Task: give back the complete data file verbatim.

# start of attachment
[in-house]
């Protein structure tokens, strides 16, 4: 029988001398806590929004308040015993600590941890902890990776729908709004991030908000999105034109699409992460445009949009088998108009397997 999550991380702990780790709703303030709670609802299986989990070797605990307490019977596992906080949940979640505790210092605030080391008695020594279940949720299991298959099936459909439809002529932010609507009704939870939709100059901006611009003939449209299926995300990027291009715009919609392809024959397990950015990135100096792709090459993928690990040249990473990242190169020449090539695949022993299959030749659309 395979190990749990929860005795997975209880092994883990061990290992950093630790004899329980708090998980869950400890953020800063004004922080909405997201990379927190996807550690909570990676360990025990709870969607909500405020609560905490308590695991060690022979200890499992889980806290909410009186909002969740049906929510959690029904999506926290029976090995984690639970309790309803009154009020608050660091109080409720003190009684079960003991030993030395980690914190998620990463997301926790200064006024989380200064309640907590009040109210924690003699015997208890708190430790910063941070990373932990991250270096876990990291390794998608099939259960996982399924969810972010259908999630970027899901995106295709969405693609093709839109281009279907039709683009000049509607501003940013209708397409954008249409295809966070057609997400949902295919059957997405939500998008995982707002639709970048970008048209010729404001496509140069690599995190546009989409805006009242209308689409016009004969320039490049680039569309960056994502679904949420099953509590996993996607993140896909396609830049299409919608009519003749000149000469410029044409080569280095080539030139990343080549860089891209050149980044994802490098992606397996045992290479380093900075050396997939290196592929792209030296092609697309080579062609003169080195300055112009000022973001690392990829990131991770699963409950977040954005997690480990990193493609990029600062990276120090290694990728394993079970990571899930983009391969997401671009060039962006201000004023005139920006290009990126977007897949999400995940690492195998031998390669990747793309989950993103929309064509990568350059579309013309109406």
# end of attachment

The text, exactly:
[in-house]
């Protein structure tokens, strides 16, 4: 029988001398806590929004308040015993600590941890902890990776729908709004991030908000999105034109699409992460445009949009088998108009397997 999550991380702990780790709703303030709670609802299986989990070797605990307490019977596992906080949940979640505790210092605030080391008695020594279940949720299991298959099936459909439809002529932010609507009704939870939709100059901006611009003939449209299926995300990027291009715009919609392809024959397990950015990135100096792709090459993928690990040249990473990242190169020449090539695949022993299959030749659309 395979190990749990929860005795997975209880092994883990061990290992950093630790004899329980708090998980869950400890953020800063004004922080909405997201990379927190996807550690909570990676360990025990709870969607909500405020609560905490308590695991060690022979200890499992889980806290909410009186909002969740049906929510959690029904999506926290029976090995984690639970309790309803009154009020608050660091109080409720003190009684079960003991030993030395980690914190998620990463997301926790200064006024989380200064309640907590009040109210924690003699015997208890708190430790910063941070990373932990991250270096876990990291390794998608099939259960996982399924969810972010259908999630970027899901995106295709969405693609093709839109281009279907039709683009000049509607501003940013209708397409954008249409295809966070057609997400949902295919059957997405939500998008995982707002639709970048970008048209010729404001496509140069690599995190546009989409805006009242209308689409016009004969320039490049680039569309960056994502679904949420099953509590996993996607993140896909396609830049299409919608009519003749000149000469410029044409080569280095080539030139990343080549860089891209050149980044994802490098992606397996045992290479380093900075050396997939290196592929792209030296092609697309080579062609003169080195300055112009000022973001690392990829990131991770699963409950977040954005997690480990990193493609990029600062990276120090290694990728394993079970990571899930983009391969997401671009060039962006201000004023005139920006290009990126977007897949999400995940690492195998031998390669990747793309989950993103929309064509990568350059579309013309109406």